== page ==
The two groups were comparable with respect to baseline hemodynamic variables (Table 1) and hemoglobin concentration (11.4 ± 0.8mg/dL of C group 10.4 ± 1.4mg/dL of I group). The time needed to CVC was 13 ± 6sec in the C group, and 17 ± 12sec in the I group. All animals survived by the internal cardiac massage delivered at the onset of CVC till the time of ROSC.
The ROSC was reached at 20 ± 5min in the C group and at 8 ± 4min (P < 0.05) in the I group. The ROSR appeared at 20 ± 6min spontaneously after CVC in the C group and at 15 ± 3min (P < 0.05) in the I group. At the ROSC, the plasma bupivacaine concentrations were 1.51 ± 0.37ug/mL in the C group, and 2.31 ± 0.18ug/mL (P < 0.05) in the I group. However, the bupivacaine concentrations on ROSR were 1.48 ± 0.28ug/mL in the C group and 1.87 ± 0.26ug/mL in the I group without significant difference.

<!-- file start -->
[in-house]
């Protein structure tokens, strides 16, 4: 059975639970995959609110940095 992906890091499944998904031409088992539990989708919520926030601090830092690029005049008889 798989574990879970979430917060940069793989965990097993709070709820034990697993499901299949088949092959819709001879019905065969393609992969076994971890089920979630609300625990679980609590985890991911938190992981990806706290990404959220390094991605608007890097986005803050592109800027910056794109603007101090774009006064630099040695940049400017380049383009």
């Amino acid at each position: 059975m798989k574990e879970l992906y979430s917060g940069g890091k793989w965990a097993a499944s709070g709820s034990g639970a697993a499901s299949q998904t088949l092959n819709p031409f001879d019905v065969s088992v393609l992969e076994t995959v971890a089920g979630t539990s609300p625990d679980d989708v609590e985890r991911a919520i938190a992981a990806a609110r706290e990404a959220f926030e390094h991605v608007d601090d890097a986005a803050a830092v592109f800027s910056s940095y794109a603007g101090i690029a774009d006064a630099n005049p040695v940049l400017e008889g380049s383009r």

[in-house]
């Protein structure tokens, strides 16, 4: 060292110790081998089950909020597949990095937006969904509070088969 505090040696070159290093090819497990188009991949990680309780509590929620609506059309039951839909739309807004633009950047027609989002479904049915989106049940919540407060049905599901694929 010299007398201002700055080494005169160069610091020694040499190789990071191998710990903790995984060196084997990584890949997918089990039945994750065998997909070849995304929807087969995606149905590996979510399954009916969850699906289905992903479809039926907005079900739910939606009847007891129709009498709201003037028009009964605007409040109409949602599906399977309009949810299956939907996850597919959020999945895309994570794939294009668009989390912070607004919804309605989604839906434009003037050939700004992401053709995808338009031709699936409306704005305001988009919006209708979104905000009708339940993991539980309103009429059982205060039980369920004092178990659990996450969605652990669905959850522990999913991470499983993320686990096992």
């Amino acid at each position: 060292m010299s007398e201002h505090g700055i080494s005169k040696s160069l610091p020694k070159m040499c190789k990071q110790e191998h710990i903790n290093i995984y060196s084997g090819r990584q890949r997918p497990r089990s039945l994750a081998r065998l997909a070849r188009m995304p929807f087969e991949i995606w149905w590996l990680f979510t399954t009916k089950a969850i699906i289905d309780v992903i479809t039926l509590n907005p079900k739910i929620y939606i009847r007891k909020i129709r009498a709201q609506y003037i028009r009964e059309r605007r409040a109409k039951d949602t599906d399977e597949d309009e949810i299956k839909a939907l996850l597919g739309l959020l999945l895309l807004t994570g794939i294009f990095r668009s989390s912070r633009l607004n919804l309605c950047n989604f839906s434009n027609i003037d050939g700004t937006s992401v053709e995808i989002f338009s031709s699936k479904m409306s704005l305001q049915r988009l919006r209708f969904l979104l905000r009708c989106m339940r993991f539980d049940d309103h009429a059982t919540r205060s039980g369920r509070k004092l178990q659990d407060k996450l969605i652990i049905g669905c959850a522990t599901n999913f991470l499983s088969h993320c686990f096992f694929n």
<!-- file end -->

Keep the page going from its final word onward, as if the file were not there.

The time course of HR, MAP, CPP, and bupivacaine concentration was similar in both groups for 30min. QRS duration was prolonged on CVC and returned to baseline level at 30min in the C group and at 20min in the I group. At 15min after CVC, QRS duration of the C group (171 ± 41ms) was longer than that (71 ± 12ms) of the I group (P < 0.05) (Table 1).
Arterial pH, PaO2, PaCO2, Na+, K+, Ca++, and glucose were comparable in both groups for 30min (Table 2). PaO2 increased from 5min at the FIO2 of 1.0 in both groups. PaCO2 was significantly low on CVC in both groups and maintained within normal range thereafter. K+ level of the I group decreased significantly after 10min of insulin injection; however, it showed no significant between-group differences for 30min. Blood glucose level of the I group decreased after 15min without significant difference, compared with the C group.